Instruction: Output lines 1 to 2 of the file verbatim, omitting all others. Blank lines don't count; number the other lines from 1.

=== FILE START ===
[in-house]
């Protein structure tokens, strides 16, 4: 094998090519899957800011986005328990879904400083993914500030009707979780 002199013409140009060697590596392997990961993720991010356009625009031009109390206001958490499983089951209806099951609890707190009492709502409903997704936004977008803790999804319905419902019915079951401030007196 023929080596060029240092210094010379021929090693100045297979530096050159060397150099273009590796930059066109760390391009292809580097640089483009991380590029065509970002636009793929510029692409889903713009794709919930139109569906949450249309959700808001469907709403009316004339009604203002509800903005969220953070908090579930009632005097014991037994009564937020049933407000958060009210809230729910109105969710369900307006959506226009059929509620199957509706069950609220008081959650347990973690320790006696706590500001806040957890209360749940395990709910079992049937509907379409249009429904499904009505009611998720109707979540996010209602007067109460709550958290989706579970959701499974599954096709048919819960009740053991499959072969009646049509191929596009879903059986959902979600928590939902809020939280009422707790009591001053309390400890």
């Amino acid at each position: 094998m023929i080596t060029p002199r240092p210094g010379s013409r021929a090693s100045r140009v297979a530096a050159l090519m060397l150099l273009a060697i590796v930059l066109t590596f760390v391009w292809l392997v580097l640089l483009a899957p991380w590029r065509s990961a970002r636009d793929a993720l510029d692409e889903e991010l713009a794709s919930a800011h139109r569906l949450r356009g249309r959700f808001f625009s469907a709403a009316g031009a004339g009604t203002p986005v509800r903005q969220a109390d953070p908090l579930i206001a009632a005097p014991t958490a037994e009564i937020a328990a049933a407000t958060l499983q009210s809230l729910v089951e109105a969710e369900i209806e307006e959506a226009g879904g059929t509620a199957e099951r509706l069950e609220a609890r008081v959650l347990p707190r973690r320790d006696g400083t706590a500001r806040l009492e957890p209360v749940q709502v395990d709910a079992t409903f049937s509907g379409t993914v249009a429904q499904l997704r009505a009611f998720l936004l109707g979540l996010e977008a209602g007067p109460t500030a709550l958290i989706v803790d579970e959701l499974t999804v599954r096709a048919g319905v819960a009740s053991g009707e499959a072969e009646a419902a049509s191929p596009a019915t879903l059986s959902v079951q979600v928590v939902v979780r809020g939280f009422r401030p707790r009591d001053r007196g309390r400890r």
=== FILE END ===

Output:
[in-house]
């Protein structure tokens, strides 16, 4: 094998090519899957800011986005328990879904400083993914500030009707979780 002199013409140009060697590596392997990961993720991010356009625009031009109390206001958490499983089951209806099951609890707190009492709502409903997704936004977008803790999804319905419902019915079951401030007196 023929080596060029240092210094010379021929090693100045297979530096050159060397150099273009590796930059066109760390391009292809580097640089483009991380590029065509970002636009793929510029692409889903713009794709919930139109569906949450249309959700808001469907709403009316004339009604203002509800903005969220953070908090579930009632005097014991037994009564937020049933407000958060009210809230729910109105969710369900307006959506226009059929509620199957509706069950609220008081959650347990973690320790006696706590500001806040957890209360749940395990709910079992049937509907379409249009429904499904009505009611998720109707979540996010209602007067109460709550958290989706579970959701499974599954096709048919819960009740053991499959072969009646049509191929596009879903059986959902979600928590939902809020939280009422707790009591001053309390400890």